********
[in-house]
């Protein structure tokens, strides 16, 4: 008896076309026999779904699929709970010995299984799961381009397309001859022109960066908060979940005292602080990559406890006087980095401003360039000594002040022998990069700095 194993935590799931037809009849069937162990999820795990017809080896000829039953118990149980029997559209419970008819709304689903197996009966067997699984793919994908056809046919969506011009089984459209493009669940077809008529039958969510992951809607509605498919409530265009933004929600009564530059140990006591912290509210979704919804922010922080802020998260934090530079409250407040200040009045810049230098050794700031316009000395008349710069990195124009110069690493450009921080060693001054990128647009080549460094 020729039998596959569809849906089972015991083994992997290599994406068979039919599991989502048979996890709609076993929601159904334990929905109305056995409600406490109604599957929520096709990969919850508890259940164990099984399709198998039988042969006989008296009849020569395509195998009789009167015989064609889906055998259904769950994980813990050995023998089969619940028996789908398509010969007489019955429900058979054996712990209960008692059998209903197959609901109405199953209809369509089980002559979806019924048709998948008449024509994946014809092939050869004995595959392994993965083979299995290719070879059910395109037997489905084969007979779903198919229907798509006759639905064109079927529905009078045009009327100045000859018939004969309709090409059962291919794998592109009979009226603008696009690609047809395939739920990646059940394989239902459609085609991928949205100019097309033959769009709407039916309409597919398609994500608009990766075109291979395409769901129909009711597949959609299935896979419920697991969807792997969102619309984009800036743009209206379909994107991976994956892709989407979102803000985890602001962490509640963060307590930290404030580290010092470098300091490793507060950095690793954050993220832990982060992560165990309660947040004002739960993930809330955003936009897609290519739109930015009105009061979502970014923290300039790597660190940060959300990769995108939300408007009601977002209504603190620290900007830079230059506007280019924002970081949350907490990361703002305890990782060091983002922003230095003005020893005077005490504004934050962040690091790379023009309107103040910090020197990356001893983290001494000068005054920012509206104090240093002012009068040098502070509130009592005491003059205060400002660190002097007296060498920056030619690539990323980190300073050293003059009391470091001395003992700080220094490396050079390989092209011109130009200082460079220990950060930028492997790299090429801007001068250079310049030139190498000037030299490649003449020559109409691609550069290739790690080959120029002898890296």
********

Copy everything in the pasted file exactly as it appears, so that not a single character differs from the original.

[in-house]
């Protein structure tokens, strides 16, 4: 008896076309026999779904699929709970010995299984799961381009397309001859022109960066908060979940005292602080990559406890006087980095401003360039000594002040022998990069700095 194993935590799931037809009849069937162990999820795990017809080896000829039953118990149980029997559209419970008819709304689903197996009966067997699984793919994908056809046919969506011009089984459209493009669940077809008529039958969510992951809607509605498919409530265009933004929600009564530059140990006591912290509210979704919804922010922080802020998260934090530079409250407040200040009045810049230098050794700031316009000395008349710069990195124009110069690493450009921080060693001054990128647009080549460094 020729039998596959569809849906089972015991083994992997290599994406068979039919599991989502048979996890709609076993929601159904334990929905109305056995409600406490109604599957929520096709990969919850508890259940164990099984399709198998039988042969006989008296009849020569395509195998009789009167015989064609889906055998259904769950994980813990050995023998089969619940028996789908398509010969007489019955429900058979054996712990209960008692059998209903197959609901109405199953209809369509089980002559979806019924048709998948008449024509994946014809092939050869004995595959392994993965083979299995290719070879059910395109037997489905084969007979779903198919229907798509006759639905064109079927529905009078045009009327100045000859018939004969309709090409059962291919794998592109009979009226603008696009690609047809395939739920990646059940394989239902459609085609991928949205100019097309033959769009709407039916309409597919398609994500608009990766075109291979395409769901129909009711597949959609299935896979419920697991969807792997969102619309984009800036743009209206379909994107991976994956892709989407979102803000985890602001962490509640963060307590930290404030580290010092470098300091490793507060950095690793954050993220832990982060992560165990309660947040004002739960993930809330955003936009897609290519739109930015009105009061979502970014923290300039790597660190940060959300990769995108939300408007009601977002209504603190620290900007830079230059506007280019924002970081949350907490990361703002305890990782060091983002922003230095003005020893005077005490504004934050962040690091790379023009309107103040910090020197990356001893983290001494000068005054920012509206104090240093002012009068040098502070509130009592005491003059205060400002660190002097007296060498920056030619690539990323980190300073050293003059009391470091001395003992700080220094490396050079390989092209011109130009200082460079220990950060930028492997790299090429801007001068250079310049030139190498000037030299490649003449020559109409691609550069290739790690080959120029002898890296």